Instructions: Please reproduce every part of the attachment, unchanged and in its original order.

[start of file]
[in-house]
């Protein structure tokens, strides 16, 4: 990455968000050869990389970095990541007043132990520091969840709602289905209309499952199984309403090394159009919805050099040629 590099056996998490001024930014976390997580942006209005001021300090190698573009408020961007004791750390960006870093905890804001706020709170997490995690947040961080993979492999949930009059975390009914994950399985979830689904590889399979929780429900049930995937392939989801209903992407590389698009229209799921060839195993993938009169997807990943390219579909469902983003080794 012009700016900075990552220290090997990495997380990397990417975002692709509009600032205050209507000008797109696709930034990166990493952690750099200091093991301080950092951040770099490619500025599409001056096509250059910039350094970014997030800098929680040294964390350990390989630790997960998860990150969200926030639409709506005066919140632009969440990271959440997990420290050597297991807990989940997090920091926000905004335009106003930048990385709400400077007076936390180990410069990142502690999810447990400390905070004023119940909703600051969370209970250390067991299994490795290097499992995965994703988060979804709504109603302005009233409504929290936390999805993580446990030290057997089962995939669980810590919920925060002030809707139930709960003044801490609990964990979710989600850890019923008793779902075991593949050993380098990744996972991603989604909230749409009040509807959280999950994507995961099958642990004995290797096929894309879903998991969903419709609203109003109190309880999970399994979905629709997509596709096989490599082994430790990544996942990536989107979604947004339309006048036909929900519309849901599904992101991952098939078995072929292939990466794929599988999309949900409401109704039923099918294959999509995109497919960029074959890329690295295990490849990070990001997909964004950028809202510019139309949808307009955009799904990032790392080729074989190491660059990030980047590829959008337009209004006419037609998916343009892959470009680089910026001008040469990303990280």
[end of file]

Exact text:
[in-house]
């Protein structure tokens, strides 16, 4: 990455968000050869990389970095990541007043132990520091969840709602289905209309499952199984309403090394159009919805050099040629 590099056996998490001024930014976390997580942006209005001021300090190698573009408020961007004791750390960006870093905890804001706020709170997490995690947040961080993979492999949930009059975390009914994950399985979830689904590889399979929780429900049930995937392939989801209903992407590389698009229209799921060839195993993938009169997807990943390219579909469902983003080794 012009700016900075990552220290090997990495997380990397990417975002692709509009600032205050209507000008797109696709930034990166990493952690750099200091093991301080950092951040770099490619500025599409001056096509250059910039350094970014997030800098929680040294964390350990390989630790997960998860990150969200926030639409709506005066919140632009969440990271959440997990420290050597297991807990989940997090920091926000905004335009106003930048990385709400400077007076936390180990410069990142502690999810447990400390905070004023119940909703600051969370209970250390067991299994490795290097499992995965994703988060979804709504109603302005009233409504929290936390999805993580446990030290057997089962995939669980810590919920925060002030809707139930709960003044801490609990964990979710989600850890019923008793779902075991593949050993380098990744996972991603989604909230749409009040509807959280999950994507995961099958642990004995290797096929894309879903998991969903419709609203109003109190309880999970399994979905629709997509596709096989490599082994430790990544996942990536989107979604947004339309006048036909929900519309849901599904992101991952098939078995072929292939990466794929599988999309949900409401109704039923099918294959999509995109497919960029074959890329690295295990490849990070990001997909964004950028809202510019139309949808307009955009799904990032790392080729074989190491660059990030980047590829959008337009209004006419037609998916343009892959470009680089910026001008040469990303990280």